cots inside, using oil lamps and ice chests. We often had to
endure bats, which nested in holes and banged against the walls
as they flew around.
At dusk you could see the bats hovering over the street as birds
do not fly at night.
Playas operated a business office downtown staffed
by sales representatives and little by little people began to
build in the early 80’s. Then the only supplier was Medina.
Probably the best known landmark, still today, is the big red
house located a block from the airport road on the west side.
We were good friends of the original owners, Helen, a Mexican-American
from California and Shirley, from Michigan. Their story is the
first in a line of intrigue and treachery in San Felipe housing.
A man who we will refer to only as Enrique, traveled to San
Francisco to sell Playas lots to these ladies and came back
with some $ 50,000.00 which was to pay for a lot and building.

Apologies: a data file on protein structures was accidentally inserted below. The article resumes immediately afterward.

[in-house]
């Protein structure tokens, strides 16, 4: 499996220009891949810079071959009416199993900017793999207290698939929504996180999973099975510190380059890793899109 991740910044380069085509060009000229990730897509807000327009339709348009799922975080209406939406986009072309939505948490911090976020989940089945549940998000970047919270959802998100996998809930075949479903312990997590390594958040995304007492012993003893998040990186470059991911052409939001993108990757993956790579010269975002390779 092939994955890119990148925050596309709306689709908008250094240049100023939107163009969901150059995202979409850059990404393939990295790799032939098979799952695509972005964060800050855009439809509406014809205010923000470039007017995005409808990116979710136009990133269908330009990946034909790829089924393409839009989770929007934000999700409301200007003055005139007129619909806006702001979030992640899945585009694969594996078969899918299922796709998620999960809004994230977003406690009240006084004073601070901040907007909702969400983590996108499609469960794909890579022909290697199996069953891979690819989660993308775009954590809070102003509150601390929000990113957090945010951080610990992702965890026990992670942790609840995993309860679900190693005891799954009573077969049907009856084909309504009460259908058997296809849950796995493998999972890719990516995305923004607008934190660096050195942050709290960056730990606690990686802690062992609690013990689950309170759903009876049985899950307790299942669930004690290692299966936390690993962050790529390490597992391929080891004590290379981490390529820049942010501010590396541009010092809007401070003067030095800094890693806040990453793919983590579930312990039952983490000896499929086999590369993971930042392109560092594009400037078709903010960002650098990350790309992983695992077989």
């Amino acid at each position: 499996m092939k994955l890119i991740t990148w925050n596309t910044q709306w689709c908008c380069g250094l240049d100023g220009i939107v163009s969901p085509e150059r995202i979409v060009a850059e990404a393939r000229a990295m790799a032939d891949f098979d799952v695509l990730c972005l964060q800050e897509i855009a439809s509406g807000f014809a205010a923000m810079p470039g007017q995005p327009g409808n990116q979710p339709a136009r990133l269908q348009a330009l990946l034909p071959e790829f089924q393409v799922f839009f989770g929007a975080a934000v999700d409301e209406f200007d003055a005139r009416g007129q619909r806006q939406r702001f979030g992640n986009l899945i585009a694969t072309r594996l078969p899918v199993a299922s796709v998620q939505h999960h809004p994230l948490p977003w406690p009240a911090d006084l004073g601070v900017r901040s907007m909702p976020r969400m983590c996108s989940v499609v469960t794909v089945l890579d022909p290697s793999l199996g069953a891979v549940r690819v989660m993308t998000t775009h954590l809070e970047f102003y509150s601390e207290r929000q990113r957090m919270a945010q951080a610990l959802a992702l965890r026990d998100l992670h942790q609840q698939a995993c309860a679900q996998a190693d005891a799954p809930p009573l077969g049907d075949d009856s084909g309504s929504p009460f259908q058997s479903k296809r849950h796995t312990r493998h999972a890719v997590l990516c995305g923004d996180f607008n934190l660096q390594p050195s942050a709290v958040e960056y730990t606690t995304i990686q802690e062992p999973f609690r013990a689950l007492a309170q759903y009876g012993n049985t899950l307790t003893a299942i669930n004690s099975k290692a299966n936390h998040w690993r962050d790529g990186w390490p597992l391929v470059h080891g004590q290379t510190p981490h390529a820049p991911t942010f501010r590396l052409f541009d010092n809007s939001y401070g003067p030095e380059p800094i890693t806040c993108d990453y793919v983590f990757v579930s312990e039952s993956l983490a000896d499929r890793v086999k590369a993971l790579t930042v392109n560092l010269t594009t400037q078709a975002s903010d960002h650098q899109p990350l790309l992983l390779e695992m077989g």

Back then, a lot cost about 10 to 15 thousand dollars.
Anyway, these ladies set up house in a trailer
alongside the site being built, but before the project was at
all finished, Enrique left them high and dry. They filed a suit
in the local district attorney’s office but he countered
with the Mexican Amparo law, which delayed the suit indefinitely,
plus the fact he had political influence in Mexicali. The ladies
tried to pressure the situation standing on the highway with
signs saying “Enrique is a crook,
Do not do business with him.” Shortly thereafter the city
fathers confiscated the placards.
Therefore, Helen and Shirley continued to build
and due to the fact they used many different crews, the house
mushroomed to what it is today, with a swimming pool, big rooms,
imported tile, two door garage, etc. Unfortunately, they were
both confirmed alcoholics and died of the abuse.
However, Enrique did not actually leave town but
continued to sell lots. It was rumored that he sold a lot more
than once, so when people later tried to build, they encountered
problems galore. May I add that after we built our house, we
had the title and deed duly registered by a Mexican lawyer in
Mexicali, a Notary Public.
Enrique’s next step was to organize a construction
crew with his two brothers, and they did a lot of work in Playas
on houses on the street directly in front of the beach. He had
complete knowledge of who bought what lot and frequently made
his business over food and drink at the Hotel Lucerna in Mexicali.
During this period we were still living in California but needed